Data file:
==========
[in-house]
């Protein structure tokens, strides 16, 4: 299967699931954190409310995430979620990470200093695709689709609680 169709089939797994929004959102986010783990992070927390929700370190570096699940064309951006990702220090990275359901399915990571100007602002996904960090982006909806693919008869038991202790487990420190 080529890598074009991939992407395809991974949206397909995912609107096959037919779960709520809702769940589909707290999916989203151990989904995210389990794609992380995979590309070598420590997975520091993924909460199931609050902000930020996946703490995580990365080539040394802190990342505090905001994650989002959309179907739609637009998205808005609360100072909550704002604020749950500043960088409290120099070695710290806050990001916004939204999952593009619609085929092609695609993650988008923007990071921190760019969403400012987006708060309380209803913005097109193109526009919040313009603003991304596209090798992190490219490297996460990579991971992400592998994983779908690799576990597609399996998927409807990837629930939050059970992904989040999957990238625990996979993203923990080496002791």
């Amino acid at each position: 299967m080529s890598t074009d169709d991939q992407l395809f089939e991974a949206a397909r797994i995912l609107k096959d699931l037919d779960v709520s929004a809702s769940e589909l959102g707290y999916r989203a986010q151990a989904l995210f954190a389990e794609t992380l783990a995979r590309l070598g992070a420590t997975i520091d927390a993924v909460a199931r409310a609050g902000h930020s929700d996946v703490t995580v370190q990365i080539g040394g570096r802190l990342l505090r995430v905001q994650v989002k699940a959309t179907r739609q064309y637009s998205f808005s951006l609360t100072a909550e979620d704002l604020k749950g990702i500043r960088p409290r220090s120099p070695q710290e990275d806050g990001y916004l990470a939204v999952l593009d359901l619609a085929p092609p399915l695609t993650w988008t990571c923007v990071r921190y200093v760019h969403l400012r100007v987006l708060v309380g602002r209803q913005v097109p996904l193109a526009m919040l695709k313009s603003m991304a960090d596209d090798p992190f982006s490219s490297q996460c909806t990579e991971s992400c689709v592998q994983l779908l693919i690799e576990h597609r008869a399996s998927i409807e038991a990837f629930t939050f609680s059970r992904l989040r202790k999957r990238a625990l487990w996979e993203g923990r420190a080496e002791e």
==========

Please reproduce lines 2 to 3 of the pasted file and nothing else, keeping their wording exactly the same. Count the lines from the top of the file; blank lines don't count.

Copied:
């Protein structure tokens, strides 16, 4: 299967699931954190409310995430979620990470200093695709689709609680 169709089939797994929004959102986010783990992070927390929700370190570096699940064309951006990702220090990275359901399915990571100007602002996904960090982006909806693919008869038991202790487990420190 080529890598074009991939992407395809991974949206397909995912609107096959037919779960709520809702769940589909707290999916989203151990989904995210389990794609992380995979590309070598420590997975520091993924909460199931609050902000930020996946703490995580990365080539040394802190990342505090905001994650989002959309179907739609637009998205808005609360100072909550704002604020749950500043960088409290120099070695710290806050990001916004939204999952593009619609085929092609695609993650988008923007990071921190760019969403400012987006708060309380209803913005097109193109526009919040313009603003991304596209090798992190490219490297996460990579991971992400592998994983779908690799576990597609399996998927409807990837629930939050059970992904989040999957990238625990996979993203923990080496002791």
């Amino acid at each position: 299967m080529s890598t074009d169709d991939q992407l395809f089939e991974a949206a397909r797994i995912l609107k096959d699931l037919d779960v709520s929004a809702s769940e589909l959102g707290y999916r989203a986010q151990a989904l995210f954190a389990e794609t992380l783990a995979r590309l070598g992070a420590t997975i520091d927390a993924v909460a199931r409310a609050g902000h930020s929700d996946v703490t995580v370190q990365i080539g040394g570096r802190l990342l505090r995430v905001q994650v989002k699940a959309t179907r739609q064309y637009s998205f808005s951006l609360t100072a909550e979620d704002l604020k749950g990702i500043r960088p409290r220090s120099p070695q710290e990275d806050g990001y916004l990470a939204v999952l593009d359901l619609a085929p092609p399915l695609t993650w988008t990571c923007v990071r921190y200093v760019h969403l400012r100007v987006l708060v309380g602002r209803q913005v097109p996904l193109a526009m919040l695709k313009s603003m991304a960090d596209d090798p992190f982006s490219s490297q996460c909806t990579e991971s992400c689709v592998q994983l779908l693919i690799e576990h597609r008869a399996s998927i409807e038991a990837f629930t939050f609680s059970r992904l989040r202790k999957r990238a625990l487990w996979e993203g923990r420190a080496e002791e």